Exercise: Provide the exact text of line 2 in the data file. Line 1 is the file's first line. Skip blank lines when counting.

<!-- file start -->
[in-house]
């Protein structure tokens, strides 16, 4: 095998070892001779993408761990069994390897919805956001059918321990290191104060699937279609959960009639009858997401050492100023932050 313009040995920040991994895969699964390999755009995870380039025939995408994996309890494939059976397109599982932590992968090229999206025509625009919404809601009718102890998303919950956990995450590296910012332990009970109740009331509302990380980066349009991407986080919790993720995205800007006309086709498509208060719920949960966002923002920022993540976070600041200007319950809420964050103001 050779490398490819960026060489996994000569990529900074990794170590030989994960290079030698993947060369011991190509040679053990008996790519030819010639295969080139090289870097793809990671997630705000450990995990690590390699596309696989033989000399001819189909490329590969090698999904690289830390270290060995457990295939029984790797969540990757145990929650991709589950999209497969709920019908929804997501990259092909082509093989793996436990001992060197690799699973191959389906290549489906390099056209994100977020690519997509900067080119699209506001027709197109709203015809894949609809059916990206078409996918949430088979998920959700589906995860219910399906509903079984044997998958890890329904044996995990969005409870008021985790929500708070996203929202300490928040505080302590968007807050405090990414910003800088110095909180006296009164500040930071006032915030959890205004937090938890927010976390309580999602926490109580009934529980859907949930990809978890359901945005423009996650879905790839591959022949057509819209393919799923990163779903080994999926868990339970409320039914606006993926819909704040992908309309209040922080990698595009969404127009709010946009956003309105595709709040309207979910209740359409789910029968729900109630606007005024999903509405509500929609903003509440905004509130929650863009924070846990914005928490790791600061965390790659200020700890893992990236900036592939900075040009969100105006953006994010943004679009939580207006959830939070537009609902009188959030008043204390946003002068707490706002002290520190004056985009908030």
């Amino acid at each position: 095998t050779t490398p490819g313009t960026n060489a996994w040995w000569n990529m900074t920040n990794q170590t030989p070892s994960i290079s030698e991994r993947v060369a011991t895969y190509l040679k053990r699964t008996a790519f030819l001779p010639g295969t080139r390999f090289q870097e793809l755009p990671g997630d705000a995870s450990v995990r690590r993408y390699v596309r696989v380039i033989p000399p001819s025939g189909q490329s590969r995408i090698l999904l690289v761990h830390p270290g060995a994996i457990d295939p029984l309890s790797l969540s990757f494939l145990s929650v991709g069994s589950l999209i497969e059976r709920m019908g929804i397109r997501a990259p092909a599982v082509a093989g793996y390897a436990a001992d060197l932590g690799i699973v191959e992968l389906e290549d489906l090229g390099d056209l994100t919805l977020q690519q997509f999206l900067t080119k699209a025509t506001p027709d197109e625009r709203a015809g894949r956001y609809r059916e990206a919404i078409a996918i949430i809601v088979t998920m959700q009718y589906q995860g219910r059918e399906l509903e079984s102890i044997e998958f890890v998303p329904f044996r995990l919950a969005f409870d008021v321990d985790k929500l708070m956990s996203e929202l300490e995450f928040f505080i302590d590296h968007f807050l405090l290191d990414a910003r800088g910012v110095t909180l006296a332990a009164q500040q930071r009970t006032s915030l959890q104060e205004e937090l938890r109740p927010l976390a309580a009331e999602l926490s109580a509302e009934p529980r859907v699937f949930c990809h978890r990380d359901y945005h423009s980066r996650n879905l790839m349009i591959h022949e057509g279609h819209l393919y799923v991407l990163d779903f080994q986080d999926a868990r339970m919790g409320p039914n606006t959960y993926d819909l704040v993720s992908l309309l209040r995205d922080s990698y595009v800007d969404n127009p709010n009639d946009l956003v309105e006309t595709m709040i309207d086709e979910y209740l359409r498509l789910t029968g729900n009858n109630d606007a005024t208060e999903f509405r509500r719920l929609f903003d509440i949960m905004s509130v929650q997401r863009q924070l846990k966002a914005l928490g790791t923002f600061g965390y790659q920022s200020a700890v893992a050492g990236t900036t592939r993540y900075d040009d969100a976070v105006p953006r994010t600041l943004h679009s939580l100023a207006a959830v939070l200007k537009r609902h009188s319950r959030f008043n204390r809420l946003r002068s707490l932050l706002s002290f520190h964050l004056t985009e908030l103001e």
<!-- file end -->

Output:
């Protein structure tokens, strides 16, 4: 095998070892001779993408761990069994390897919805956001059918321990290191104060699937279609959960009639009858997401050492100023932050 313009040995920040991994895969699964390999755009995870380039025939995408994996309890494939059976397109599982932590992968090229999206025509625009919404809601009718102890998303919950956990995450590296910012332990009970109740009331509302990380980066349009991407986080919790993720995205800007006309086709498509208060719920949960966002923002920022993540976070600041200007319950809420964050103001 050779490398490819960026060489996994000569990529900074990794170590030989994960290079030698993947060369011991190509040679053990008996790519030819010639295969080139090289870097793809990671997630705000450990995990690590390699596309696989033989000399001819189909490329590969090698999904690289830390270290060995457990295939029984790797969540990757145990929650991709589950999209497969709920019908929804997501990259092909082509093989793996436990001992060197690799699973191959389906290549489906390099056209994100977020690519997509900067080119699209506001027709197109709203015809894949609809059916990206078409996918949430088979998920959700589906995860219910399906509903079984044997998958890890329904044996995990969005409870008021985790929500708070996203929202300490928040505080302590968007807050405090990414910003800088110095909180006296009164500040930071006032915030959890205004937090938890927010976390309580999602926490109580009934529980859907949930990809978890359901945005423009996650879905790839591959022949057509819209393919799923990163779903080994999926868990339970409320039914606006993926819909704040992908309309209040922080990698595009969404127009709010946009956003309105595709709040309207979910209740359409789910029968729900109630606007005024999903509405509500929609903003509440905004509130929650863009924070846990914005928490790791600061965390790659200020700890893992990236900036592939900075040009969100105006953006994010943004679009939580207006959830939070537009609902009188959030008043204390946003002068707490706002002290520190004056985009908030």